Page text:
Would he be disgusted to see data and algorithms superseding human guts, dedication, and grit? Joe Pappalardo, Popular Mechanics, "What Happened When I Trained With Air Force Human Performance Specialists," 12 Feb. 2019 These Terms constitute the entire agreement between you and the Site and supersede all prior or contemporaneous understandings regarding such subject matter. sandiegouniontribune.com, "San Diego Union-Tribune Terms of Service," 25 June 2018 Anderson is technically gifted, and there are lots of complex techniques and pretty food on display, but presentation often supersedes the actual taste. Michael Bauer, San Francisco Chronicle, "Why the restaurant Coi won’t be on this year’s Top 100 Restaurants list," 17 Apr. 2018 Because of its early bird status, and especially grave pollution problem at the time, Congress gave California the unusual right to keep making its own regulations, even though federal rules should supersede state ones. Alex Davies, WIRED, "China and the Children Will Save the Electric Car From Scott Pruitt's EPA," 30 Mar. 2018 Although not named in April’s superseding indictment (which is an indictment that adds additional charges), De Sousa appears to fit the description of a recruit detailed in it. Michael Mccann, SI.com, "Why Maryland Receiving FBI Subpoenas Should Worry Other College Programs, Basketball Players," 7 July 2018 That is, unless congressional legislation supersedes the state court decisions. Nick Statt, The Verge, "Supreme Court’s internet sales tax ruling may be a nightmare for small businesses," 22 June 2018 But last week’s superseding indictment from Mueller’s office alleged that Manafort and Russian operative Konstantin Kilimnik, who was also indicted, attempted to influence two witnesses who were being used in the case against him. Alana Abramson, Time, "Former Trump Campaign Head Paul Manafort Is Going to Jail While Awaiting Trial," 15 June 2018 That, for most viewers, will likely supersede all the identity politics in the world. John Anderson, WSJ, "‘The Rachel Divide’ Review: Racial Profiling," 26 Apr. 2018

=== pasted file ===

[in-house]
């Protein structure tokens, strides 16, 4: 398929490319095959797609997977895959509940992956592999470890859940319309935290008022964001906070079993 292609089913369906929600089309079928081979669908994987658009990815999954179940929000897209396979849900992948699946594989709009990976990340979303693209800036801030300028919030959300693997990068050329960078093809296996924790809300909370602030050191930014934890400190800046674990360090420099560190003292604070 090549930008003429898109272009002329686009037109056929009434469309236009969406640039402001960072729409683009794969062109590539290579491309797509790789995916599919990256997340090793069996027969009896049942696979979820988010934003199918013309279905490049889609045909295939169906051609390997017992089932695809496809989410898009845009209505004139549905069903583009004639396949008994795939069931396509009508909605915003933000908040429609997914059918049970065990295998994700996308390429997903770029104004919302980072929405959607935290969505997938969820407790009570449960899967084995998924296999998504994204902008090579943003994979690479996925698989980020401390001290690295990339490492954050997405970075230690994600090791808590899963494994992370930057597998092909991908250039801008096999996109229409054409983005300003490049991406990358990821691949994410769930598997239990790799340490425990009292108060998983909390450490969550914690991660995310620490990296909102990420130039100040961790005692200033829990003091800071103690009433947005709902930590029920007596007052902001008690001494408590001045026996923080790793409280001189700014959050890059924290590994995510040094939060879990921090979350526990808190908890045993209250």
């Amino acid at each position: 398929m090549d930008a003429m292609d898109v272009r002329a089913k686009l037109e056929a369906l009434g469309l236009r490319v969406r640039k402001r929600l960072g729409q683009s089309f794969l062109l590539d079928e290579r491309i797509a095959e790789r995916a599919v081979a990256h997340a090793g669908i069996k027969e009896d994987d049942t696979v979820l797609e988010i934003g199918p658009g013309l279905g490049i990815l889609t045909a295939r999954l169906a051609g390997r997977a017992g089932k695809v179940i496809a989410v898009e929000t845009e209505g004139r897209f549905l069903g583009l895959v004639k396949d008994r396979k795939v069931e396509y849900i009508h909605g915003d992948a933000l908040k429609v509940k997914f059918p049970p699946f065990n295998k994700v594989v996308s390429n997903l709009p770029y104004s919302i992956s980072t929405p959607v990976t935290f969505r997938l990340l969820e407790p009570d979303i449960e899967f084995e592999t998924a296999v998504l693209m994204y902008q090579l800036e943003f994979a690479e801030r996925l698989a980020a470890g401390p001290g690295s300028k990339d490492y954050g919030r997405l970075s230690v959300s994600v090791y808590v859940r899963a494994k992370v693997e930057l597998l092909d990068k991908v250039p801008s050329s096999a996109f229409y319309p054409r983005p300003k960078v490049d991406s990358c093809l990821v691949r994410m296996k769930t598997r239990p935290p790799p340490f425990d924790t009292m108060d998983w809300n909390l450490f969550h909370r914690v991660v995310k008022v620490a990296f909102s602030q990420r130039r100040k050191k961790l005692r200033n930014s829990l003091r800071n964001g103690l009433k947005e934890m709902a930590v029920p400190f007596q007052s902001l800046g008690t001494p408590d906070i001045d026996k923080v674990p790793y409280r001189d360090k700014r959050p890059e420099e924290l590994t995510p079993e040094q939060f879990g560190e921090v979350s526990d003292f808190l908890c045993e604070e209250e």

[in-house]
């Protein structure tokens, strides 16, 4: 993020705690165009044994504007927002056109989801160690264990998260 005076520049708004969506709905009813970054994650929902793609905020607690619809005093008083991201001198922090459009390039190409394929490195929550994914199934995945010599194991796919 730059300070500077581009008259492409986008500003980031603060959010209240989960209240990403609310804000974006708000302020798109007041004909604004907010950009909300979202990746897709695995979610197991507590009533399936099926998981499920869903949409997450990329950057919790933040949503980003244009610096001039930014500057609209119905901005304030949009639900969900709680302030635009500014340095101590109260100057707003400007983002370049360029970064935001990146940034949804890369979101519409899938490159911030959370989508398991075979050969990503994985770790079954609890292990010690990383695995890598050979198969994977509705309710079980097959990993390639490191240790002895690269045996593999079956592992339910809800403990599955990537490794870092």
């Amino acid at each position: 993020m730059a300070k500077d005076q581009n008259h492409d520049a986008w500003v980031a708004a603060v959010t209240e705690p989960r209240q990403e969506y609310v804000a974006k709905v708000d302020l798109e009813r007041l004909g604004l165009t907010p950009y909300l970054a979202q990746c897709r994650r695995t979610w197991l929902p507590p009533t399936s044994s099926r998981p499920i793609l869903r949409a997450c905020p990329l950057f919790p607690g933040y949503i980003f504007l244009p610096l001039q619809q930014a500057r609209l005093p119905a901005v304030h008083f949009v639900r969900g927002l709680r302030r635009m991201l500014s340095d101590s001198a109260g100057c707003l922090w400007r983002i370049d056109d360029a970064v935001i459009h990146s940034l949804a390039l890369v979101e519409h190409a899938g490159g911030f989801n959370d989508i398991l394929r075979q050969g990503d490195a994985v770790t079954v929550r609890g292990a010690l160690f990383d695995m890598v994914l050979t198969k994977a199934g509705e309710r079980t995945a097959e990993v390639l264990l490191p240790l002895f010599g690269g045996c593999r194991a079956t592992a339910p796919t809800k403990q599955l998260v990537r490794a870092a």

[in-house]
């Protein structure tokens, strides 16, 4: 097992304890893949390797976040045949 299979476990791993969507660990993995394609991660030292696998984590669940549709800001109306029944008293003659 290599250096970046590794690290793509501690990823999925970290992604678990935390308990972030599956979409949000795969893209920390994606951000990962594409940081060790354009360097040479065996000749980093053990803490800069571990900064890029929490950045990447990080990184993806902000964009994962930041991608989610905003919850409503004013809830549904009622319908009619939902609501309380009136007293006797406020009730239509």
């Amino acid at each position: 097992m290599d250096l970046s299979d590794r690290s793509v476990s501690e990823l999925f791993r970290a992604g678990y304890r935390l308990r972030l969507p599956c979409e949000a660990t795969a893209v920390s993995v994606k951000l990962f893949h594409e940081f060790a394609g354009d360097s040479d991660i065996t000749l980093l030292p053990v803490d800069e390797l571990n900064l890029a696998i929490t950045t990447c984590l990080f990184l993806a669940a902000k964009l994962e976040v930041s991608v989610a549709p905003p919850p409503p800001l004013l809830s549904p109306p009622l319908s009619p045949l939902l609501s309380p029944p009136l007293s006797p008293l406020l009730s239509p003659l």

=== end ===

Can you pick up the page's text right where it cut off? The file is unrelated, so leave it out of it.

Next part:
These example sentences are selected automatically from various online news sources to reflect current usage of the word 'supersede.' Views expressed in the examples do not represent the opinion of Merriam-Webster or its editors. Send us feedback.

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First Known Use of supersede

1654, in the meaning defined at sense 1a

History and Etymology for supersede

Middle English (Scots) superceden to defer, from Middle French superceder, from Latin supersedēre to sit on top, refrain from, from super- + sedēre to sit — more at sit

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Statistics for supersede

Last Updated

24 Mar 2019

Look-up Popularity

Time Traveler for supersede

The first known use of supersede was in 1654

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More Definitions for supersede

supersede

verb

English Language Learners Definition of supersede

: to take the place of (someone or something that is old, no longer useful, etc.) : to replace (someone or something)

supersede

verb
su·​per·​sede | \ ˌsü-pər-ˈsēd How to pronounce supersede (audio) \
superseded; superseding

Kids Definition of supersede

: to take the place or position of These instructions supersede those you received earlier.

supersede

transitive verb
su·​per·​sede | \ ˌsü-pər-ˈsēd How to pronounce supersede (audio) \
superseded; superseding

Legal Definition of supersede

1 : to subject to postponement or suspension especially : to suspend the operation of (a judgment or order) by means of a supersedeas
2 : to take the place of in authority : preempt, override
3 : to take the place of and render null or ineffective